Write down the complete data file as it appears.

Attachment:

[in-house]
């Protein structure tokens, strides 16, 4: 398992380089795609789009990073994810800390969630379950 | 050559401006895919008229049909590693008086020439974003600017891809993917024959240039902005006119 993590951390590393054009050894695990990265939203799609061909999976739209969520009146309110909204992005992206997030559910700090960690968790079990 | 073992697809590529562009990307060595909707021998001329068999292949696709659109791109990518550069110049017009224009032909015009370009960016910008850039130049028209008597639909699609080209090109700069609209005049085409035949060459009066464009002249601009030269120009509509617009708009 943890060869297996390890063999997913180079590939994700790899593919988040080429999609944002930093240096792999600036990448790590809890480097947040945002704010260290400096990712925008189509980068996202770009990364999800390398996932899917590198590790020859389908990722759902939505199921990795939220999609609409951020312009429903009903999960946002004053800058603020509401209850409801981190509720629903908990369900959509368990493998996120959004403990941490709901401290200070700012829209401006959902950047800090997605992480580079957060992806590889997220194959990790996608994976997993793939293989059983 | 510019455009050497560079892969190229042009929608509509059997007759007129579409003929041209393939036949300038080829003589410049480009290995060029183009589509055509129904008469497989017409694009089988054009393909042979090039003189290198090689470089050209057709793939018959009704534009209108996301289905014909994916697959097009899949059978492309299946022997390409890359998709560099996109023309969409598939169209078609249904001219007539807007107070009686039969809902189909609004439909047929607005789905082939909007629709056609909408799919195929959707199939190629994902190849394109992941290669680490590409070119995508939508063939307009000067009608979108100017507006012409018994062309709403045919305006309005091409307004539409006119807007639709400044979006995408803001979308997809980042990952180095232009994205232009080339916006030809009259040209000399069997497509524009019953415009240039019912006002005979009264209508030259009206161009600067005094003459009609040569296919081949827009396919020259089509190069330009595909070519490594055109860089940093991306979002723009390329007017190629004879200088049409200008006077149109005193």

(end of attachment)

[in-house]
């Protein structure tokens, strides 16, 4: 398992380089795609789009990073994810800390969630379950 | 050559401006895919008229049909590693008086020439974003600017891809993917024959240039902005006119 993590951390590393054009050894695990990265939203799609061909999976739209969520009146309110909204992005992206997030559910700090960690968790079990 | 073992697809590529562009990307060595909707021998001329068999292949696709659109791109990518550069110049017009224009032909015009370009960016910008850039130049028209008597639909699609080209090109700069609209005049085409035949060459009066464009002249601009030269120009509509617009708009 943890060869297996390890063999997913180079590939994700790899593919988040080429999609944002930093240096792999600036990448790590809890480097947040945002704010260290400096990712925008189509980068996202770009990364999800390398996932899917590198590790020859389908990722759902939505199921990795939220999609609409951020312009429903009903999960946002004053800058603020509401209850409801981190509720629903908990369900959509368990493998996120959004403990941490709901401290200070700012829209401006959902950047800090997605992480580079957060992806590889997220194959990790996608994976997993793939293989059983 | 510019455009050497560079892969190229042009929608509509059997007759007129579409003929041209393939036949300038080829003589410049480009290995060029183009589509055509129904008469497989017409694009089988054009393909042979090039003189290198090689470089050209057709793939018959009704534009209108996301289905014909994916697959097009899949059978492309299946022997390409890359998709560099996109023309969409598939169209078609249904001219007539807007107070009686039969809902189909609004439909047929607005789905082939909007629709056609909408799919195929959707199939190629994902190849394109992941290669680490590409070119995508939508063939307009000067009608979108100017507006012409018994062309709403045919305006309005091409307004539409006119807007639709400044979006995408803001979308997809980042990952180095232009994205232009080339916006030809009259040209000399069997497509524009019953415009240039019912006002005979009264209508030259009206161009600067005094003459009609040569296919081949827009396919020259089509190069330009595909070519490594055109860089940093991306979002723009390329007017190629004879200088049409200008006077149109005193």